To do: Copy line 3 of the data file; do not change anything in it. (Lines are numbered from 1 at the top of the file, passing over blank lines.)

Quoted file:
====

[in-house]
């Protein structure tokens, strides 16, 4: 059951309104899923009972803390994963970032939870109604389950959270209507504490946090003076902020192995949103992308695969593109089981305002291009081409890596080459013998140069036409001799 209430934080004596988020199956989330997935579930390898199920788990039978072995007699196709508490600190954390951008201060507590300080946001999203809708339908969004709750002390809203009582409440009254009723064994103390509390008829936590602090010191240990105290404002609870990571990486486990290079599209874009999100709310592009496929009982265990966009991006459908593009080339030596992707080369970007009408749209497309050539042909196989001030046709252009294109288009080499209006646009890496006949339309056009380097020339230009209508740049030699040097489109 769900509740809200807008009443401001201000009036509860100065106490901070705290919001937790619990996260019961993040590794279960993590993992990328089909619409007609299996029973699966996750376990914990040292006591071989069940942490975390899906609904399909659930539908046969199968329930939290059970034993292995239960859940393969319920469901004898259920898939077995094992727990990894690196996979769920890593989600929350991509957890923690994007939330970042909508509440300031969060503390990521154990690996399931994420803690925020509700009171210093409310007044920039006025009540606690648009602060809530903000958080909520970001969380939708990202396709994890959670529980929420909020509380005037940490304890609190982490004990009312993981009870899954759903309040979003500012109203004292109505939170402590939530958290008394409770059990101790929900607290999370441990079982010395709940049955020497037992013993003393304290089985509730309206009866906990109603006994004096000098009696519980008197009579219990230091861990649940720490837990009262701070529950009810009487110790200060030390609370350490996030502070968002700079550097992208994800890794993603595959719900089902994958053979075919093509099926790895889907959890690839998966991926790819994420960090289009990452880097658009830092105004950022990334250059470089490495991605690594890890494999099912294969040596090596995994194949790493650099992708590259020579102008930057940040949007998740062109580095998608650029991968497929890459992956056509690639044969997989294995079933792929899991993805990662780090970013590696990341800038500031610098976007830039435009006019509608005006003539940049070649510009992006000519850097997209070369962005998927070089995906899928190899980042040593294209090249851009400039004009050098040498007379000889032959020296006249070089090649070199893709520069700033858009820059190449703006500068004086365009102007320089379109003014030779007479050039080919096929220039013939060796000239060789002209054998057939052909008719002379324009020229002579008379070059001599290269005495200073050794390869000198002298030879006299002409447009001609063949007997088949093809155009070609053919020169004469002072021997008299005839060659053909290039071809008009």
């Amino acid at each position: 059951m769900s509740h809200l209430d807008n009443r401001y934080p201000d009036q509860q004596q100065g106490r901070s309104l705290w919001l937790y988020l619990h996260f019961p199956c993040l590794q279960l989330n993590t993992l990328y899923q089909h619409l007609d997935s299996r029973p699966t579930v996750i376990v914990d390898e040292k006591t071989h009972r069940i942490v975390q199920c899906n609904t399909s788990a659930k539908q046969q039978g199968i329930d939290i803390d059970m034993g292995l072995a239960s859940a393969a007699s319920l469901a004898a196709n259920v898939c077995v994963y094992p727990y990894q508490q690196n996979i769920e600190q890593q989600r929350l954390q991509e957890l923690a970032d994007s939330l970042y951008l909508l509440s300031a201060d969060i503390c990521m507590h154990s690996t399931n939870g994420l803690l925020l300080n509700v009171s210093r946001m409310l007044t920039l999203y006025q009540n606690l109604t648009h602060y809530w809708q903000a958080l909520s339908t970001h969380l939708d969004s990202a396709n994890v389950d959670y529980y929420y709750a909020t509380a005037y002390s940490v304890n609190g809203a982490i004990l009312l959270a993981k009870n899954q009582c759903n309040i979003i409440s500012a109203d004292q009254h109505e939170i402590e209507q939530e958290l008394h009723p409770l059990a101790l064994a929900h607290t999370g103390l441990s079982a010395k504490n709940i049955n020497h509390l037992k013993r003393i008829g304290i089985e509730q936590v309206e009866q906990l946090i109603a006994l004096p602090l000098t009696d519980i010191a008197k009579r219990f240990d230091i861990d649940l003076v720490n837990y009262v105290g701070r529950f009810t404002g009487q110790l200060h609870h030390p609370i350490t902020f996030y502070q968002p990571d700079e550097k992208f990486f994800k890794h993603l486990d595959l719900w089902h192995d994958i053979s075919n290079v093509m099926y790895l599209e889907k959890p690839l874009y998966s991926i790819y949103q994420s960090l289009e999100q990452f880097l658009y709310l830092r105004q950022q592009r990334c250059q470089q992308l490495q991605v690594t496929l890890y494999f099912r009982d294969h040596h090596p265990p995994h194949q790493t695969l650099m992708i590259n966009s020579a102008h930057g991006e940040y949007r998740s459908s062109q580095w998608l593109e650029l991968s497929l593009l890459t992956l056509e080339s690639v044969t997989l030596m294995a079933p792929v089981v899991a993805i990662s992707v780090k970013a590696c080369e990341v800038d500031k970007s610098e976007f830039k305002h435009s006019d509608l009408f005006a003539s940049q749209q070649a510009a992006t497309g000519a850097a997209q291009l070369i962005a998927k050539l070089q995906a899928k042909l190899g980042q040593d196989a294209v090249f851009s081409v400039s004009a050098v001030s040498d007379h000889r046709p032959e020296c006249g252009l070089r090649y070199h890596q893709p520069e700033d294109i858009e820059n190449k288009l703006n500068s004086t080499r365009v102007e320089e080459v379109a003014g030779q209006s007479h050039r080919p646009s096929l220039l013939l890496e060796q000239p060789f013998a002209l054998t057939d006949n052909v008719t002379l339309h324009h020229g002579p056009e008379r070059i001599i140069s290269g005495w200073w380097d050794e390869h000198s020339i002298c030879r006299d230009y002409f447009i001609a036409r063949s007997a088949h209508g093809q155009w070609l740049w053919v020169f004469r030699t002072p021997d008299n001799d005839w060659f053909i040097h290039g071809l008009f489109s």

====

């Amino acid at each position: 059951m769900s509740h809200l209430d807008n009443r401001y934080p201000d009036q509860q004596q100065g106490r901070s309104l705290w919001l937790y988020l619990h996260f019961p199956c993040l590794q279960l989330n993590t993992l990328y899923q089909h619409l007609d997935s299996r029973p699966t579930v996750i376990v914990d390898e040292k006591t071989h009972r069940i942490v975390q199920c899906n609904t399909s788990a659930k539908q046969q039978g199968i329930d939290i803390d059970m034993g292995l072995a239960s859940a393969a007699s319920l469901a004898a196709n259920v898939c077995v994963y094992p727990y990894q508490q690196n996979i769920e600190q890593q989600r929350l954390q991509e957890l923690a970032d994007s939330l970042y951008l909508l509440s300031a201060d969060i503390c990521m507590h154990s690996t399931n939870g994420l803690l925020l300080n509700v009171s210093r946001m409310l007044t920039l999203y006025q009540n606690l109604t648009h602060y809530w809708q903000a958080l909520s339908t970001h969380l939708d969004s990202a396709n994890v389950d959670y529980y929420y709750a909020t509380a005037y002390s940490v304890n609190g809203a982490i004990l009312l959270a993981k009870n899954q009582c759903n309040i979003i409440s500012a109203d004292q009254h109505e939170i402590e209507q939530e958290l008394h009723p409770l059990a101790l064994a929900h607290t999370g103390l441990s079982a010395k504490n709940i049955n020497h509390l037992k013993r003393i008829g304290i089985e509730q936590v309206e009866q906990l946090i109603a006994l004096p602090l000098t009696d519980i010191a008197k009579r219990f240990d230091i861990d649940l003076v720490n837990y009262v105290g701070r529950f009810t404002g009487q110790l200060h609870h030390p609370i350490t902020f996030y502070q968002p990571d700079e550097k992208f990486f994800k890794h993603l486990d595959l719900w089902h192995d994958i053979s075919n290079v093509m099926y790895l599209e889907k959890p690839l874009y998966s991926i790819y949103q994420s960090l289009e999100q990452f880097l658009y709310l830092r105004q950022q592009r990334c250059q470089q992308l490495q991605v690594t496929l890890y494999f099912r009982d294969h040596h090596p265990p995994h194949q790493t695969l650099m992708i590259n966009s020579a102008h930057g991006e940040y949007r998740s459908s062109q580095w998608l593109e650029l991968s497929l593009l890459t992956l056509e080339s690639v044969t997989l030596m294995a079933p792929v089981v899991a993805i990662s992707v780090k970013a590696c080369e990341v800038d500031k970007s610098e976007f830039k305002h435009s006019d509608l009408f005006a003539s940049q749209q070649a510009a992006t497309g000519a850097a997209q291009l070369i962005a998927k050539l070089q995906a899928k042909l190899g980042q040593d196989a294209v090249f851009s081409v400039s004009a050098v001030s040498d007379h000889r046709p032959e020296c006249g252009l070089r090649y070199h890596q893709p520069e700033d294109i858009e820059n190449k288009l703006n500068s004086t080499r365009v102007e320089e080459v379109a003014g030779q209006s007479h050039r080919p646009s096929l220039l013939l890496e060796q000239p060789f013998a002209l054998t057939d006949n052909v008719t002379l339309h324009h020229g002579p056009e008379r070059i001599i140069s290269g005495w200073w380097d050794e390869h000198s020339i002298c030879r006299d230009y002409f447009i001609a036409r063949s007997a088949h209508g093809q155009w070609l740049w053919v020169f004469r030699t002072p021997d008299n001799d005839w060659f053909i040097h290039g071809l008009f489109s």